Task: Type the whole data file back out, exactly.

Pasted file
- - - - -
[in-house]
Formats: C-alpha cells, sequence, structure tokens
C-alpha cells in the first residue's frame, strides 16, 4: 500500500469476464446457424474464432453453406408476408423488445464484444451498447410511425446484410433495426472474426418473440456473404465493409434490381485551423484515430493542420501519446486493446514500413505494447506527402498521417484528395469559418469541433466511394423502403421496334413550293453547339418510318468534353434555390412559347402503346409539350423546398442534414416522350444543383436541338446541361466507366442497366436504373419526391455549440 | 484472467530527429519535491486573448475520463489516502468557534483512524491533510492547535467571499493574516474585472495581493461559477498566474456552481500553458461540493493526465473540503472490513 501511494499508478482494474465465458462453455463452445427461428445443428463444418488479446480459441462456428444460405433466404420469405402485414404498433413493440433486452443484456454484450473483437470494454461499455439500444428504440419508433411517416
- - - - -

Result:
[in-house]
Formats: C-alpha cells, sequence, structure tokens
C-alpha cells in the first residue's frame, strides 16, 4: 500500500469476464446457424474464432453453406408476408423488445464484444451498447410511425446484410433495426472474426418473440456473404465493409434490381485551423484515430493542420501519446486493446514500413505494447506527402498521417484528395469559418469541433466511394423502403421496334413550293453547339418510318468534353434555390412559347402503346409539350423546398442534414416522350444543383436541338446541361466507366442497366436504373419526391455549440 | 484472467530527429519535491486573448475520463489516502468557534483512524491533510492547535467571499493574516474585472495581493461559477498566474456552481500553458461540493493526465473540503472490513 501511494499508478482494474465465458462453455463452445427461428445443428463444418488479446480459441462456428444460405433466404420469405402485414404498433413493440433486452443484456454484450473483437470494454461499455439500444428504440419508433411517416